President Trump just rescinded an Obama administration policy aimed at closing the economic gap between men and women. The measure would have required companies to collect data on pay differences between genders and races.
It’s tempting to see the move as dismissive of the gender disparities in our economy. But that’s a mistake.
The data certainly show that men and women do not enjoy equal economic outcomes. But it’s far from obvious that this inequality results from systemic unfairness — or that the government needs to take action to rectify the situation.
Men and women tend to possess divergent career preferences, personal goals, and attitudes towards financial risk. Given those differences, it would be surprising if pay and wealth didn’t vary dramatically by gender. And since these disparities are largely the product of the free choices of individuals, government action to reduce them is more likely to generate injustice than prevent it.
The typical working woman earns roughly 80 cents for every dollar earned by a typical man, according to the U.S. Census Bureau. The gender wealth gap is even more pronounced. By one estimate, the median single woman has only 32 cents of wealth for every dollar accumulated by the median single man.
Some argue that the very existence of such disparities is an insult to gender equality — and demands immediate redress. The recently established Closing the Women’s Wealth Gap initiative identifies its eponymous goal as nothing short of “a national imperative.”
But neither statistic represents an open-and-shut case for government action. There are a number of legitimate reasons why pay and wealth might accrue to one person and not another.
Take profession. Men and women tend to pursue different careers — careers that vary widely in compensation. According to the Bureau of Labor Statistics, the most common jobs for women include relatively lower-paying positions like administrative assistant and elementary school teacher. Men, on the other hand, are more likely to engage in higher-paying jobs like software applications developer and personal financial advisor.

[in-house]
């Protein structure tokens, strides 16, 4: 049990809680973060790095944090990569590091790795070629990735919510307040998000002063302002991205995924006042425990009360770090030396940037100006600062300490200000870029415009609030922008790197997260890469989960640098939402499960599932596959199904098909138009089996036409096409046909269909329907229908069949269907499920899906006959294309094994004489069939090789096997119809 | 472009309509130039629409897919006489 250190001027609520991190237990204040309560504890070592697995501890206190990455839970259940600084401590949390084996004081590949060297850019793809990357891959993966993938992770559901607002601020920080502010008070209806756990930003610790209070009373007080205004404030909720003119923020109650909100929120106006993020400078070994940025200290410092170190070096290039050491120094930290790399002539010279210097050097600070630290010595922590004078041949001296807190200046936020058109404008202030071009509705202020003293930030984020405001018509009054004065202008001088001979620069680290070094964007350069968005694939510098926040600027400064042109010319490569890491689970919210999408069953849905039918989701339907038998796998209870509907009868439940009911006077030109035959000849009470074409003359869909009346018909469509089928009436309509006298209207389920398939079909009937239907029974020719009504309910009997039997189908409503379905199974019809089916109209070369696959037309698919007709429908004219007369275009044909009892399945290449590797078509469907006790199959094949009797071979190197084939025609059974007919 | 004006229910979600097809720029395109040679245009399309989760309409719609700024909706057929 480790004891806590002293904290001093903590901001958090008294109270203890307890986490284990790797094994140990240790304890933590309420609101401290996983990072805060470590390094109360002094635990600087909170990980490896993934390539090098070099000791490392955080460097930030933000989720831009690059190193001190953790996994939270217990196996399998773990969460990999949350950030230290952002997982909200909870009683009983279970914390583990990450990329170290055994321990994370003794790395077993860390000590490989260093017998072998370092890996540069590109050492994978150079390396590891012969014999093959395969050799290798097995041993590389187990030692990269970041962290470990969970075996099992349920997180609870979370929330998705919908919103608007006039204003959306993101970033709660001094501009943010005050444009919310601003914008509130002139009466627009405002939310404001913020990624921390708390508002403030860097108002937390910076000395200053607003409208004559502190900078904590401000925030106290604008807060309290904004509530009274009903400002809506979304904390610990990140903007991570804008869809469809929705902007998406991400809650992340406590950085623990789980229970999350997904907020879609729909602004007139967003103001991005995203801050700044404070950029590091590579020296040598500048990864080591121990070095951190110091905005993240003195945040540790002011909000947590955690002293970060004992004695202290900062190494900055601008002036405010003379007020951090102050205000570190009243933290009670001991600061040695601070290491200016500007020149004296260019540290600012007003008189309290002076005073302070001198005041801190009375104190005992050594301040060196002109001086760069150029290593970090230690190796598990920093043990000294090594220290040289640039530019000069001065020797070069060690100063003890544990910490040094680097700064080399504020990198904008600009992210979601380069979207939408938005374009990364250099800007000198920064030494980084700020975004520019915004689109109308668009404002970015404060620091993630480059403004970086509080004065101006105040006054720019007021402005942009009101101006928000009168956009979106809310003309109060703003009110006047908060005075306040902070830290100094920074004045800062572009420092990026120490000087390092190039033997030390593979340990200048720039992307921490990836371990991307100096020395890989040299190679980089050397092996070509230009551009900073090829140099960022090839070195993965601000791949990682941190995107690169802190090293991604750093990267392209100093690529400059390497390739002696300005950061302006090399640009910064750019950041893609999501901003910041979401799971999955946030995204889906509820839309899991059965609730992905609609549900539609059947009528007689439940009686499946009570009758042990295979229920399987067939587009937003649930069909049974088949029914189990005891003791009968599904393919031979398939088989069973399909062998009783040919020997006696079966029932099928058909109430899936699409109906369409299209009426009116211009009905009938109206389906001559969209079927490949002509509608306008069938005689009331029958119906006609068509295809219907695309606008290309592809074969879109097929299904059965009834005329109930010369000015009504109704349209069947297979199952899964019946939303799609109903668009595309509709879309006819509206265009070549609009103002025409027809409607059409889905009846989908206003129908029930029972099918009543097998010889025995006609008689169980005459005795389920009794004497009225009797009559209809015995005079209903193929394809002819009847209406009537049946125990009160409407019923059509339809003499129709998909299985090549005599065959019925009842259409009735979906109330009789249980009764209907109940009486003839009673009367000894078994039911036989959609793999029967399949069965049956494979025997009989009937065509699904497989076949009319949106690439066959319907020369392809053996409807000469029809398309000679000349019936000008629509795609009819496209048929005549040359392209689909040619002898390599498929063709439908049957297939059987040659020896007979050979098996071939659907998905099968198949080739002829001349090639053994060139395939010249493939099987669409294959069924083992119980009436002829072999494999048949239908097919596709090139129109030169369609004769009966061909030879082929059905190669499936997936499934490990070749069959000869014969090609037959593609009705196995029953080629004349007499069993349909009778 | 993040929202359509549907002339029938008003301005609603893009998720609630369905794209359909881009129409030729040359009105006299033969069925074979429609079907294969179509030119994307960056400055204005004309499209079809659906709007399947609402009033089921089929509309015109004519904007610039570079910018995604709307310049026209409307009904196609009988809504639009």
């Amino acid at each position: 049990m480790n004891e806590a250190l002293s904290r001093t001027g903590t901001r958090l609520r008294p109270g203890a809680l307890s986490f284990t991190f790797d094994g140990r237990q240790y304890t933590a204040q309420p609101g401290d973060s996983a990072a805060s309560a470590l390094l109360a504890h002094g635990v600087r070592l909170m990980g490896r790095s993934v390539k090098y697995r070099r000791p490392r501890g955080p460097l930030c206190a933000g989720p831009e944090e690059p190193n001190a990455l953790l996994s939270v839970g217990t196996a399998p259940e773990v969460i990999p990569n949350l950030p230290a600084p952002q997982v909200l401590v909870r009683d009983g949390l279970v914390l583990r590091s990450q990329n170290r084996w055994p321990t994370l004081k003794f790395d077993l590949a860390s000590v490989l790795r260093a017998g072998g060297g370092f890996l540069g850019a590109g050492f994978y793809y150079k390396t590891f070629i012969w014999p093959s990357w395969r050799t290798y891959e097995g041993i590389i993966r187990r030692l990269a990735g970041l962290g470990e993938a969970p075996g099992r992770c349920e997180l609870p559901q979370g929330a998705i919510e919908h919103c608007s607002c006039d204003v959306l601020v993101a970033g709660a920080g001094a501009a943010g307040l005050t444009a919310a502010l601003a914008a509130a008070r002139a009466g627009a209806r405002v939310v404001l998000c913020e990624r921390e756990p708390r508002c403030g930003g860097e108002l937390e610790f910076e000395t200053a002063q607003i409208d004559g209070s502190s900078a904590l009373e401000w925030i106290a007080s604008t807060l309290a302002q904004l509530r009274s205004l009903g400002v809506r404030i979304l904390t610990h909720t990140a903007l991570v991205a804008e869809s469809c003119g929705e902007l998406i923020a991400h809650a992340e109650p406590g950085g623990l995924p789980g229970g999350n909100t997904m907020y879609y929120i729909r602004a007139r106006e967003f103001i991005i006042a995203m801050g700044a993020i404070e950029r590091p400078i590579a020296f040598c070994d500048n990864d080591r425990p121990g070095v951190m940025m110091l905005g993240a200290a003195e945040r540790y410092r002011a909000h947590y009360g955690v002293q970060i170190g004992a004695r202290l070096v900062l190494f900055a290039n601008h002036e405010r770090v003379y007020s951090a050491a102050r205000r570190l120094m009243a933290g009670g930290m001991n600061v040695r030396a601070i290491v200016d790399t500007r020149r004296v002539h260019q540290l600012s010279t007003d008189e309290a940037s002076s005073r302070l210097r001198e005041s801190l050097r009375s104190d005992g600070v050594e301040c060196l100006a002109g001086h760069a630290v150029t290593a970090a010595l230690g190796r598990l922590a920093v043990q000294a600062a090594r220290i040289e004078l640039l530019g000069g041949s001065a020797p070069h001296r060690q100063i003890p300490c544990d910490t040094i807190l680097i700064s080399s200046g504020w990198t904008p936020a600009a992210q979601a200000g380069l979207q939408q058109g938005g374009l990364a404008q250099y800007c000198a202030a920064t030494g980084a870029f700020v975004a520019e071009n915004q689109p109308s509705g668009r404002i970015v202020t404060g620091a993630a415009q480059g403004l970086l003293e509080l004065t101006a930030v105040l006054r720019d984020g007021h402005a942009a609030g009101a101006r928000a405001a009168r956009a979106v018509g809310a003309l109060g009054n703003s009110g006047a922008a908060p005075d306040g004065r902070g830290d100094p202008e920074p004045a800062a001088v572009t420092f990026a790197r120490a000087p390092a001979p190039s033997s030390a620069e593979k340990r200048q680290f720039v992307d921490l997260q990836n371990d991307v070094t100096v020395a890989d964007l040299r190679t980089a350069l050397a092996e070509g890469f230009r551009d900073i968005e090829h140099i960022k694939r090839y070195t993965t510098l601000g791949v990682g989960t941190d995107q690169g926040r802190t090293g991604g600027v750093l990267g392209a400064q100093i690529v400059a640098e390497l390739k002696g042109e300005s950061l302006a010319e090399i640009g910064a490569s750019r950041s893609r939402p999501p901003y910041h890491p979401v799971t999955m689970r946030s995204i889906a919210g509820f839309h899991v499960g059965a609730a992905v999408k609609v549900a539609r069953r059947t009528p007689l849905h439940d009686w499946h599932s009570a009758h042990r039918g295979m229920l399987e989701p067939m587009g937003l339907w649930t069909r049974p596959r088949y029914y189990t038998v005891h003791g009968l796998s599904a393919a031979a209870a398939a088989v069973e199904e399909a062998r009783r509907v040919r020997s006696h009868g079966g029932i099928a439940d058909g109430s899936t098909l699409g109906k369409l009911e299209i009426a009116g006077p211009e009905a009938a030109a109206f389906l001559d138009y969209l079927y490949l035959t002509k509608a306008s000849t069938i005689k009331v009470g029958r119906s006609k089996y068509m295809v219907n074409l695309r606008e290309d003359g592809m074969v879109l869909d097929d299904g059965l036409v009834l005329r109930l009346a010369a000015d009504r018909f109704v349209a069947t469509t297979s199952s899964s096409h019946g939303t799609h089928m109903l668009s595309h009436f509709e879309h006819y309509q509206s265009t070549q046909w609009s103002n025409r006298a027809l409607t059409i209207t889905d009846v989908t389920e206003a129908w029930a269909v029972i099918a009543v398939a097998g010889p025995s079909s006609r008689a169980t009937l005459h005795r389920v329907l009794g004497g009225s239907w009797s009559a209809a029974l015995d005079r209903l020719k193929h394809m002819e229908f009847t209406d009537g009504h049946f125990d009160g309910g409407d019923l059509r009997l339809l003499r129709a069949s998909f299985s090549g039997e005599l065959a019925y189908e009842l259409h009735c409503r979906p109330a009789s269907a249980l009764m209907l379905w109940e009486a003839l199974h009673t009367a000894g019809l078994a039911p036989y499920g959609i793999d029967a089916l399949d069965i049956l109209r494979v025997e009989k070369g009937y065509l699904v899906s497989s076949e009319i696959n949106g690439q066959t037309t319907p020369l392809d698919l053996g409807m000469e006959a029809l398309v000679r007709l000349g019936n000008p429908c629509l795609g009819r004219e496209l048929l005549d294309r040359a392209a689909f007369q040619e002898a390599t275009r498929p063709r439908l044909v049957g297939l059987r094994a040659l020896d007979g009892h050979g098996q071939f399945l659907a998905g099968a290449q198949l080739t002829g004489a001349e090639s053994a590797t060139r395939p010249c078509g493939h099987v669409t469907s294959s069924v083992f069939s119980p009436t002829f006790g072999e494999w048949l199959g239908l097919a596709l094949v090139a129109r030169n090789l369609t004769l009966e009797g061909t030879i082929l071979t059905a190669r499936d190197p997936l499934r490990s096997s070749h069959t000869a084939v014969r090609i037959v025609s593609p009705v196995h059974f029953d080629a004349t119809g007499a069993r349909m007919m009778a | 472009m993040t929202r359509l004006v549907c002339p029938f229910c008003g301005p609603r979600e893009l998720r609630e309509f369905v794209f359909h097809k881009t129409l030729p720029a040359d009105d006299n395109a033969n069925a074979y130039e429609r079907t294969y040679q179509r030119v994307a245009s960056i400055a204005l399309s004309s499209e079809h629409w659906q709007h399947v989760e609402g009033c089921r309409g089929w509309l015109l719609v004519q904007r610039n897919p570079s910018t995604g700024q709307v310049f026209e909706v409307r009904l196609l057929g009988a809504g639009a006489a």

A recent study by Cornell University economists Francine Blau and Lawrence Kahn estimated that workers’ choice of industry and job accounts for more than 50% of the pay gap. Another 14% likely flows from differences in experience.
Federal statistics also reveal that employed women tend to work fewer hours than men.
What’s more, women don’t always pay a financial penalty for putting in less work. Professional sports provide the most glaring example. Male and female tennis players compete for the same amount of prize money at Grand Slam events, even though men play best-of-five sets in these tournaments, and women best-of-three.
Non-monetary compensation also accounts for some of the pay disparity. A 2008 study in the Journal of Labor Economics found that women were more likely than their male co-workers to enjoy “family-friendly” fringe benefits like parental leave and child care.
Add up these data points, and it turns out that perfectly benign reasons account for nearly all of the gender pay gap.
That pay gap, of course, also explains much of the gender wealth gap. Women earn less over the course of their careers than men, so they have less to save.
But there are other important factors at work. For starters, men tend to invest more aggressively than women. A recent survey by the investment firm Blackrock found that women are less willing to accept greater investment risk in order to achieve higher returns. Conversely, men are more likely to invest in stocks and tend to place more value on increasing their wealth.
Such divergent investing practices may reflect much deeper differences regarding money in general. For most women, the idea of “wealth” goes far beyond money, according to data from the latest Charles Schwab Modern Wealth Index.
More than 60% of women value physical health more than having large quantities of money. When determining what counts as wealth, women also place more emphasis on peace of mind, gratitude, and relationships.
Career choice, investing behavior, attitudes toward money — these are precisely the things that ought to determine a person’s wealth in a free and just economy. Decidedly unjust are reforms that would redistribute wealth in the service of a utopian desire for strict material equality between men and women.